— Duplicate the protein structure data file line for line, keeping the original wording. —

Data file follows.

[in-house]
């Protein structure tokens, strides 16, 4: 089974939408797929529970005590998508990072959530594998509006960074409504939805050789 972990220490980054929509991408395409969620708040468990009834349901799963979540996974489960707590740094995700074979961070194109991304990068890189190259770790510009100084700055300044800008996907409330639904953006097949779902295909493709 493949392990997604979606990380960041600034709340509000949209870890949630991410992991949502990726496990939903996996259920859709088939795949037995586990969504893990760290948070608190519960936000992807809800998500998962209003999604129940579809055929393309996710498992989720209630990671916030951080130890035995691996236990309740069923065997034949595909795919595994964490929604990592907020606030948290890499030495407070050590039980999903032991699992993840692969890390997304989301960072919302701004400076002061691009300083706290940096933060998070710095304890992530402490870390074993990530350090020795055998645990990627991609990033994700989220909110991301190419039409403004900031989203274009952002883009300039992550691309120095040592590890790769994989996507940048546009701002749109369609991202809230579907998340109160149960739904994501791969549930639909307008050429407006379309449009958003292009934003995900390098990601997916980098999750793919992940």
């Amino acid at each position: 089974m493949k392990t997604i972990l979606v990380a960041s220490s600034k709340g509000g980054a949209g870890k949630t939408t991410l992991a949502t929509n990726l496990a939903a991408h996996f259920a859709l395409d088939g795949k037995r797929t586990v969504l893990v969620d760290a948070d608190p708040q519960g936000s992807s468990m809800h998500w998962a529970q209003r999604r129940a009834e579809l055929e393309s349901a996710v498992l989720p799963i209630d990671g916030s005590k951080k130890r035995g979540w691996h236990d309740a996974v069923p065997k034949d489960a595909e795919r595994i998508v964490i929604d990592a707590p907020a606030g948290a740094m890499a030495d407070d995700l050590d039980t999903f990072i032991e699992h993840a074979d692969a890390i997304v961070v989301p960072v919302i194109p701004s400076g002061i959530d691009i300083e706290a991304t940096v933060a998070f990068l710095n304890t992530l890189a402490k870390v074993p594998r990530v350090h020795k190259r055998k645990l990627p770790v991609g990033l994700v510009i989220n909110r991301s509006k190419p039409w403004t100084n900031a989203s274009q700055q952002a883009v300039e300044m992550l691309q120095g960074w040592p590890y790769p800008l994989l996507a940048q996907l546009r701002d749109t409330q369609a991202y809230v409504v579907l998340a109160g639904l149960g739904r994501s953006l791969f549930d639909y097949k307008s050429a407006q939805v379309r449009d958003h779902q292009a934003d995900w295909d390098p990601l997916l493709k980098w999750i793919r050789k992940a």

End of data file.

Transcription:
[in-house]
């Protein structure tokens, strides 16, 4: 089974939408797929529970005590998508990072959530594998509006960074409504939805050789 972990220490980054929509991408395409969620708040468990009834349901799963979540996974489960707590740094995700074979961070194109991304990068890189190259770790510009100084700055300044800008996907409330639904953006097949779902295909493709 493949392990997604979606990380960041600034709340509000949209870890949630991410992991949502990726496990939903996996259920859709088939795949037995586990969504893990760290948070608190519960936000992807809800998500998962209003999604129940579809055929393309996710498992989720209630990671916030951080130890035995691996236990309740069923065997034949595909795919595994964490929604990592907020606030948290890499030495407070050590039980999903032991699992993840692969890390997304989301960072919302701004400076002061691009300083706290940096933060998070710095304890992530402490870390074993990530350090020795055998645990990627991609990033994700989220909110991301190419039409403004900031989203274009952002883009300039992550691309120095040592590890790769994989996507940048546009701002749109369609991202809230579907998340109160149960739904994501791969549930639909307008050429407006379309449009958003292009934003995900390098990601997916980098999750793919992940």
């Amino acid at each position: 089974m493949k392990t997604i972990l979606v990380a960041s220490s600034k709340g509000g980054a949209g870890k949630t939408t991410l992991a949502t929509n990726l496990a939903a991408h996996f259920a859709l395409d088939g795949k037995r797929t586990v969504l893990v969620d760290a948070d608190p708040q519960g936000s992807s468990m809800h998500w998962a529970q209003r999604r129940a009834e579809l055929e393309s349901a996710v498992l989720p799963i209630d990671g916030s005590k951080k130890r035995g979540w691996h236990d309740a996974v069923p065997k034949d489960a595909e795919r595994i998508v964490i929604d990592a707590p907020a606030g948290a740094m890499a030495d407070d995700l050590d039980t999903f990072i032991e699992h993840a074979d692969a890390i997304v961070v989301p960072v919302i194109p701004s400076g002061i959530d691009i300083e706290a991304t940096v933060a998070f990068l710095n304890t992530l890189a402490k870390v074993p594998r990530v350090h020795k190259r055998k645990l990627p770790v991609g990033l994700v510009i989220n909110r991301s509006k190419p039409w403004t100084n900031a989203s274009q700055q952002a883009v300039e300044m992550l691309q120095g960074w040592p590890y790769p800008l994989l996507a940048q996907l546009r701002d749109t409330q369609a991202y809230v409504v579907l998340a109160g639904l149960g739904r994501s953006l791969f549930d639909y097949k307008s050429a407006q939805v379309r449009d958003h779902q292009a934003d995900w295909d390098p990601l997916l493709k980098w999750i793919r050789k992940a």